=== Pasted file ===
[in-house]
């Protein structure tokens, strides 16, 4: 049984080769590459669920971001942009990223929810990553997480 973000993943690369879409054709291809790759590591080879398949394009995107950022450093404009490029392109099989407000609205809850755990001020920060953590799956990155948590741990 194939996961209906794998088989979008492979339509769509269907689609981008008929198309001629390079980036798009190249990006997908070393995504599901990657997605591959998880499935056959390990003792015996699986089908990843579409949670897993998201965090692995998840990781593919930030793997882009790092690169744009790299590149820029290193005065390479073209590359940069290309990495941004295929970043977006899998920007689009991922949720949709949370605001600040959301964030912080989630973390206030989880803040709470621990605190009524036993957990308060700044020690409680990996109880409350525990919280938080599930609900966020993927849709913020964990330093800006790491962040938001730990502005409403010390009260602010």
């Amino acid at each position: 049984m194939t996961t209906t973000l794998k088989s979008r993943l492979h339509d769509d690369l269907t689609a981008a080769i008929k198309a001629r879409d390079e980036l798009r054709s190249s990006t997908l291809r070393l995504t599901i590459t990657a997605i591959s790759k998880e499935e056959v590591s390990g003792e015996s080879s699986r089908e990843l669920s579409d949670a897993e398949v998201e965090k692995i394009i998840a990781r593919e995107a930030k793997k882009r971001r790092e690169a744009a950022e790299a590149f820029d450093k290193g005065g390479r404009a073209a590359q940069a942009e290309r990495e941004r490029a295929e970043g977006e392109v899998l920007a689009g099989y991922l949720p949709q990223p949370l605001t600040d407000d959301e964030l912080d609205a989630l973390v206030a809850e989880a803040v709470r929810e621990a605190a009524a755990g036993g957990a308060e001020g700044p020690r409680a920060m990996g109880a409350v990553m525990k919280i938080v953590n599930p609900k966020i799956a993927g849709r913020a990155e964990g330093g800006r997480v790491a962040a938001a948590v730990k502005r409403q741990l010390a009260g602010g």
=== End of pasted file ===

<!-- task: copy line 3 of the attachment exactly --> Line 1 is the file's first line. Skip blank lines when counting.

């Amino acid at each position: 049984m194939t996961t209906t973000l794998k088989s979008r993943l492979h339509d769509d690369l269907t689609a981008a080769i008929k198309a001629r879409d390079e980036l798009r054709s190249s990006t997908l291809r070393l995504t599901i590459t990657a997605i591959s790759k998880e499935e056959v590591s390990g003792e015996s080879s699986r089908e990843l669920s579409d949670a897993e398949v998201e965090k692995i394009i998840a990781r593919e995107a930030k793997k882009r971001r790092e690169a744009a950022e790299a590149f820029d450093k290193g005065g390479r404009a073209a590359q940069a942009e290309r990495e941004r490029a295929e970043g977006e392109v899998l920007a689009g099989y991922l949720p949709q990223p949370l605001t600040d407000d959301e964030l912080d609205a989630l973390v206030a809850e989880a803040v709470r929810e621990a605190a009524a755990g036993g957990a308060e001020g700044p020690r409680a920060m990996g109880a409350v990553m525990k919280i938080v953590n599930p609900k966020i799956a993927g849709r913020a990155e964990g330093g800006r997480v790491a962040a938001a948590v730990k502005r409403q741990l010390a009260g602010g």